Magazine editor to give up on hiring Ivy League school graduates, says they have “kind of distorted view of reality”
An editor of the magazine said the attraction of hiring students from Ivy League schools had almost gone to him, as he saw a growing “sense of entitlement” among their graduates.
“I would just say that 10 years ago I would have seen this as a big plus point on their CV, and now I see it as a minus point that they have to overcome in the interview because obviously it there will all be great children. above [education] in different schools, “Rusty Reno, editor of First Things magazine, told Fox & Friends on Wednesday.
Reno also said Ivy League graduates “have been damaged”, have “a sort of distorted view of reality” and are too busy “worrying about pronouns”.
“How can you work if everyone is tiptoeing around the office afraid of triggering someone?” “And so, I think it’s a big change, I think over the last decade, for me to kind of look at meeting and interviewing students and going, wow, they’ve been damaged.”
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“I think in the circles I run in, it’s a conversation we’ve had. There’s a kind of weird combination of arrogance and conformism in these kids, and conformism is new. They nod to ‘awakened culture’, ‘and that’s what I call a’ waking up ‘surrender spirit, “he added.
The interview came after Reno ran an op-ed titled “Why I Quit Hiring Ivy League Graduates.”
In the article, the editor applauded the “smart, talented and ambitious” who are drawn to Ivy League schools, but said they become “dysfunctional” and are “encouraged to feed their grievances”.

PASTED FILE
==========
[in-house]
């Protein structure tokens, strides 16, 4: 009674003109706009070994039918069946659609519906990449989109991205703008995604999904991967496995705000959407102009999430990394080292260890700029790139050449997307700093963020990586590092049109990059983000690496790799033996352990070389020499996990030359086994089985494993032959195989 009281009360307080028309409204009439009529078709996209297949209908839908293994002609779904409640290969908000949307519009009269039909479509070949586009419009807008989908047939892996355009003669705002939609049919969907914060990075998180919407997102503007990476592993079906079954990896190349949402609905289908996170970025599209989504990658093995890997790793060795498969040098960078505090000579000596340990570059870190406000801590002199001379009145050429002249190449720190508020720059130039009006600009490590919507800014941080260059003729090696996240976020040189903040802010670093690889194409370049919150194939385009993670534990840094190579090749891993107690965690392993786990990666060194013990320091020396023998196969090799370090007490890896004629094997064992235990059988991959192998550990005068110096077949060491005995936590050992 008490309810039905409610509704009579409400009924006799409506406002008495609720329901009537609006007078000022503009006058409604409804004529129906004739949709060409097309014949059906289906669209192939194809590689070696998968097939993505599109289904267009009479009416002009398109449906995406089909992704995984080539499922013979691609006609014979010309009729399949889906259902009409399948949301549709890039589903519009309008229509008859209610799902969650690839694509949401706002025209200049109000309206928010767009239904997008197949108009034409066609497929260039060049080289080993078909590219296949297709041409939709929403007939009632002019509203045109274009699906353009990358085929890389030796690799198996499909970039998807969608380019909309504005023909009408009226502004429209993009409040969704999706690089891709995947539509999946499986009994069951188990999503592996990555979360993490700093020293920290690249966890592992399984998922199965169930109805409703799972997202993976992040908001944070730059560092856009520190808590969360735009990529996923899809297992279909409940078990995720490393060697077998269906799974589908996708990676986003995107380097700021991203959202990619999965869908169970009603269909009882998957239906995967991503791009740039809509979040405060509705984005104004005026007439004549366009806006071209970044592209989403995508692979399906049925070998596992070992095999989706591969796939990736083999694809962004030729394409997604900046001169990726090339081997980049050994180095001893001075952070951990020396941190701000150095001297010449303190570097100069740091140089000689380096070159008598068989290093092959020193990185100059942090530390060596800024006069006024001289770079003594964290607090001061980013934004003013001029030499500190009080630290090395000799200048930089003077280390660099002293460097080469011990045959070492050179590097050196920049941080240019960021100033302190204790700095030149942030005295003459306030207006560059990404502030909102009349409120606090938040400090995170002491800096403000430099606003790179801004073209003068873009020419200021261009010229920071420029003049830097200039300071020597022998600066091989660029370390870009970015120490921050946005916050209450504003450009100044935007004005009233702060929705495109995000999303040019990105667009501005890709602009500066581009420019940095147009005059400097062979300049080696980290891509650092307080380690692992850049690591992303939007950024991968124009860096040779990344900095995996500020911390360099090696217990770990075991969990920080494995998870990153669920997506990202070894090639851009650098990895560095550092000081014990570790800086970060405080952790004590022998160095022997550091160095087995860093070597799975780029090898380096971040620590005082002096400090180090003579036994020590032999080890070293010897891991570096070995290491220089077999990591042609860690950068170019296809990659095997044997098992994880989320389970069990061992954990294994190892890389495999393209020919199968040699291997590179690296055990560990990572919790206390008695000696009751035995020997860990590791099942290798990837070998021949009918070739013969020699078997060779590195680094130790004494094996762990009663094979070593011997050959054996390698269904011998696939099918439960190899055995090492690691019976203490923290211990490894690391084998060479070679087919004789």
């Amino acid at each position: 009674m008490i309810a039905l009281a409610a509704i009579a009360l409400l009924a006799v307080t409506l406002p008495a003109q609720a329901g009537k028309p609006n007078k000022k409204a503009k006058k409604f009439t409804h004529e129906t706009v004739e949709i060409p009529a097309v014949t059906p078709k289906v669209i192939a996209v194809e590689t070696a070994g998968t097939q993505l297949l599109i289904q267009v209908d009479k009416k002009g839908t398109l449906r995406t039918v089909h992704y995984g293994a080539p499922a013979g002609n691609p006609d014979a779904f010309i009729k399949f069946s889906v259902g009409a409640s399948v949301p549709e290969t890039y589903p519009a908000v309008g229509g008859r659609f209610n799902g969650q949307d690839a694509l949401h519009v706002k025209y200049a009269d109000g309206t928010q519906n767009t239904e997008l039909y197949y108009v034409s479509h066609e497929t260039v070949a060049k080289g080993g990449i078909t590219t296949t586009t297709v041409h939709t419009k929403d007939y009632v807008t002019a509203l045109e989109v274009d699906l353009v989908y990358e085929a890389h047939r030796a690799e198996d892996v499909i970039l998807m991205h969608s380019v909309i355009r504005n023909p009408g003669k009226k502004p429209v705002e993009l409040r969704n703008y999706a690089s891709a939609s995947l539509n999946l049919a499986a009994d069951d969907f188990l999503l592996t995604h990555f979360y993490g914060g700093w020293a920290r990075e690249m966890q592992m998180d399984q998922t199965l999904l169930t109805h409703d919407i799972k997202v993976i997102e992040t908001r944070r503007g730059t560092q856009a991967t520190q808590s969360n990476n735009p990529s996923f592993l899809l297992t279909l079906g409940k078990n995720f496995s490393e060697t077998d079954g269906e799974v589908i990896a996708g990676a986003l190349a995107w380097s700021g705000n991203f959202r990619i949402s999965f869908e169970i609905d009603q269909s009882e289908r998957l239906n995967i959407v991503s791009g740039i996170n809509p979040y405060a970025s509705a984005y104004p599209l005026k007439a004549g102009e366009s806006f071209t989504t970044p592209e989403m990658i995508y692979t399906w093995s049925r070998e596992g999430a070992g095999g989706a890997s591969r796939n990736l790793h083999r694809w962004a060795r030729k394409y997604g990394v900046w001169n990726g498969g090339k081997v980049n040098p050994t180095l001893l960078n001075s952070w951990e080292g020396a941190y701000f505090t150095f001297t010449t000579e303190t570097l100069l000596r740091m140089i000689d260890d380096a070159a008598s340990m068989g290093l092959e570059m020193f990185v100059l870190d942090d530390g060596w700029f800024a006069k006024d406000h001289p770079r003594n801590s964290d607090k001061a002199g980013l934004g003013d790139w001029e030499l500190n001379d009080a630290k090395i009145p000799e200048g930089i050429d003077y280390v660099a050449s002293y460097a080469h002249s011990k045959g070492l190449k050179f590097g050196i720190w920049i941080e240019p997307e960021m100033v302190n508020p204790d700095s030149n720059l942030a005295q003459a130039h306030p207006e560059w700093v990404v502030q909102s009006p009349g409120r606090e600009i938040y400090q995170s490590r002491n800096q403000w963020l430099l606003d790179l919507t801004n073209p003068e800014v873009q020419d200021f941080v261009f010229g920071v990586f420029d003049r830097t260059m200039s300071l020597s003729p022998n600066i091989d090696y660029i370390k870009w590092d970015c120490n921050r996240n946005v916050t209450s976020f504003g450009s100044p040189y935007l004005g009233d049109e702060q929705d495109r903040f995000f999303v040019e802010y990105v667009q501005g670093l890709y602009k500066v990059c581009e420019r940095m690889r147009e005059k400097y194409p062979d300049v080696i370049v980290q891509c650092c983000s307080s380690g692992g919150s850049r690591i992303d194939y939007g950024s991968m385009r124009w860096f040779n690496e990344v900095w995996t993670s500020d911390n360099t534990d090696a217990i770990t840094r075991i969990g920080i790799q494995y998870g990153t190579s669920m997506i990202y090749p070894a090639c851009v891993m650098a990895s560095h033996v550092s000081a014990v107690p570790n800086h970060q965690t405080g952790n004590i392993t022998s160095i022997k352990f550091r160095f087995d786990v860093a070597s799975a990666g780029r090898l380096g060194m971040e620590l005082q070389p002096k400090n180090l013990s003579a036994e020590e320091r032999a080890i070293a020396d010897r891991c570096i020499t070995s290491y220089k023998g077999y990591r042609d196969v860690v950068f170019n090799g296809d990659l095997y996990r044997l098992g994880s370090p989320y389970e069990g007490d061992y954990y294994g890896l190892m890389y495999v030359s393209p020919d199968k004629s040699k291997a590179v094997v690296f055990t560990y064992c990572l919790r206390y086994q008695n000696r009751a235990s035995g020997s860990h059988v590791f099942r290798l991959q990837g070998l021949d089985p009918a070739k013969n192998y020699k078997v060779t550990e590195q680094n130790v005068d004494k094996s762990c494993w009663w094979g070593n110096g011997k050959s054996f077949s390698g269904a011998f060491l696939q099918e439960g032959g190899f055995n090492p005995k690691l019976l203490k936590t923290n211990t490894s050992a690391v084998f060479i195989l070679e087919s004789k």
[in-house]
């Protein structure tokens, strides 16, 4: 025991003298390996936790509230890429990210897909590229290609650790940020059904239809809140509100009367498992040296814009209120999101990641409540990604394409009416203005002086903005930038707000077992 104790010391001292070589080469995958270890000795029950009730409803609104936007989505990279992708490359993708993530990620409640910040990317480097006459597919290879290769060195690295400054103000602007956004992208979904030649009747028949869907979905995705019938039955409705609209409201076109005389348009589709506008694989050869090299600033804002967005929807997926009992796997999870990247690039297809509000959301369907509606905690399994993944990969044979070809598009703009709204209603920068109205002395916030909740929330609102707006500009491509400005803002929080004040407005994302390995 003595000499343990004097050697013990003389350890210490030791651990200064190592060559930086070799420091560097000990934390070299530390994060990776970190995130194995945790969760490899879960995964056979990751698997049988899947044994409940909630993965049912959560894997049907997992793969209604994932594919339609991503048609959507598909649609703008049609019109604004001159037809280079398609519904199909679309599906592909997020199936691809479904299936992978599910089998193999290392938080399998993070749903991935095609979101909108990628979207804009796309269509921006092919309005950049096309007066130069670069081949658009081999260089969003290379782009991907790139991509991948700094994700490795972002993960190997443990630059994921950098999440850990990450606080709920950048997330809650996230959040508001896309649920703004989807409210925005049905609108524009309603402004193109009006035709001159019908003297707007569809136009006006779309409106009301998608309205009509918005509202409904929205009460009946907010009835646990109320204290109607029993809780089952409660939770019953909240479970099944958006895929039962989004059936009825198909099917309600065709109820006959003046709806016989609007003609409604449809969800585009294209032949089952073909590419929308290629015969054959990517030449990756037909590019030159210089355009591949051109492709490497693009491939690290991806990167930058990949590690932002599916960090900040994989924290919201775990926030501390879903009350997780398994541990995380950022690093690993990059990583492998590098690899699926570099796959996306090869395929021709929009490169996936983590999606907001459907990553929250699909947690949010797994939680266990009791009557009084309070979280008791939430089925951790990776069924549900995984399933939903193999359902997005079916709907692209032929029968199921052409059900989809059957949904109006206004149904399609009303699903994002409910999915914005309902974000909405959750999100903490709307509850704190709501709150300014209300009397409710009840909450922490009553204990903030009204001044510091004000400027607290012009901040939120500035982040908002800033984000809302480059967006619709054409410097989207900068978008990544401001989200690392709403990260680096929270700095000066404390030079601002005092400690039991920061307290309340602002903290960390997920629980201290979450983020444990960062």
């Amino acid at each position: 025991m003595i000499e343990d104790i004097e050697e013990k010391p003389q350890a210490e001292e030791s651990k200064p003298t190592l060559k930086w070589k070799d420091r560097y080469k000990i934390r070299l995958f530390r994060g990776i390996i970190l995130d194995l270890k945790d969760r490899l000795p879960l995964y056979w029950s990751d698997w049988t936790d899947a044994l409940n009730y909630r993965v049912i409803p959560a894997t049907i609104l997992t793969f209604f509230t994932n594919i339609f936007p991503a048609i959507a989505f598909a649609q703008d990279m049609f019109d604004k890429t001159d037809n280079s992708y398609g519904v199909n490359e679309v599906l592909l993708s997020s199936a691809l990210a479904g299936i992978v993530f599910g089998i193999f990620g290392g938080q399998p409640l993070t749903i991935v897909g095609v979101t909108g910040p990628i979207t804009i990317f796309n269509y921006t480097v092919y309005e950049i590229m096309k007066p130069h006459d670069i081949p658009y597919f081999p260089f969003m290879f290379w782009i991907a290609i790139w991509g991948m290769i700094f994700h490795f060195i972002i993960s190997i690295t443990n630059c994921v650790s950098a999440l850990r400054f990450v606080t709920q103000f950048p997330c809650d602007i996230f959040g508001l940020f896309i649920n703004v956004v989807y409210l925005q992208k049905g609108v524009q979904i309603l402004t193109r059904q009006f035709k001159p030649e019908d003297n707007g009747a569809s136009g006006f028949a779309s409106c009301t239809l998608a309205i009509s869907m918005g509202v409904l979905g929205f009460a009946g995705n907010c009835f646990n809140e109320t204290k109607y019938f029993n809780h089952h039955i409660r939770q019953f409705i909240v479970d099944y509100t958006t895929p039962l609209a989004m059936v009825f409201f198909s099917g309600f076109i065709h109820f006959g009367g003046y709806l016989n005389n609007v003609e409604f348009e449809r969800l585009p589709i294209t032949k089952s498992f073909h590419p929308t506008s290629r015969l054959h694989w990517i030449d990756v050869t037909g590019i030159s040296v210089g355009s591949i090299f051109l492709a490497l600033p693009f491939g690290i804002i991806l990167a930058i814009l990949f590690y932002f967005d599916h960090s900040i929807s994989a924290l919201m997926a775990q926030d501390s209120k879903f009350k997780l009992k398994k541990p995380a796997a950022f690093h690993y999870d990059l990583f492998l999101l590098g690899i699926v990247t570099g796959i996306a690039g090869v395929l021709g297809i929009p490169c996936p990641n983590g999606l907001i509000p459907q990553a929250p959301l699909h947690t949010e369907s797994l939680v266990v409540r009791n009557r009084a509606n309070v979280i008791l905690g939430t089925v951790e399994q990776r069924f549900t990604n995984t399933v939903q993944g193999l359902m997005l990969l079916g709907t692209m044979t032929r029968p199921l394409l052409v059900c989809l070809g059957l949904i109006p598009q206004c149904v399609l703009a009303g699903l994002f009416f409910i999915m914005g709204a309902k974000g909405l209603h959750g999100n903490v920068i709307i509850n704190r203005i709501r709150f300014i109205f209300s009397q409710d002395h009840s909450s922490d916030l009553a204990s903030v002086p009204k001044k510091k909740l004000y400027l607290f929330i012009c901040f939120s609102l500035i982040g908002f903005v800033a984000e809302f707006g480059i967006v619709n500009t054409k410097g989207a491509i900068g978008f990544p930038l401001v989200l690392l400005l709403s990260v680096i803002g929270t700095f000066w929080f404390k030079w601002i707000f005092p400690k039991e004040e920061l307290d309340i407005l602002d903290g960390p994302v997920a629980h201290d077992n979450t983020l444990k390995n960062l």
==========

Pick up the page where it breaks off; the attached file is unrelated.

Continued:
He also said they were “deprived of good role models.”
Reno wrote: “Over the past few years, I’ve been taking stock of my assumptions about the best entry-level employee. I have no doubt that Ivy League universities attract smart, talented and ambitious kids. But do these institutions add value? “
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“My answer is increasingly negative. Dysfunctional children are pampered and encouraged to nurture their grievances, while normal children are attacked and educationally abused. courageous adults. Deprived of good role models, they are less likely to become good leaders themselves. “
Reno said Hillsdale College was “at the top of the list” for finding talent. Other “good sources” of talent are “great state universities” and “quirky little Catholic colleges” such as Thomas Aquinas College, Wyoming Catholic College, and the University of Dallas.
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Keywords: Harvard University, Pronoun, Higher Education, Universities, College
Original author: Laurent Richard
Original location: Magazine editor to give up on hiring Ivy League school graduates, says they have “kind of distorted view of reality”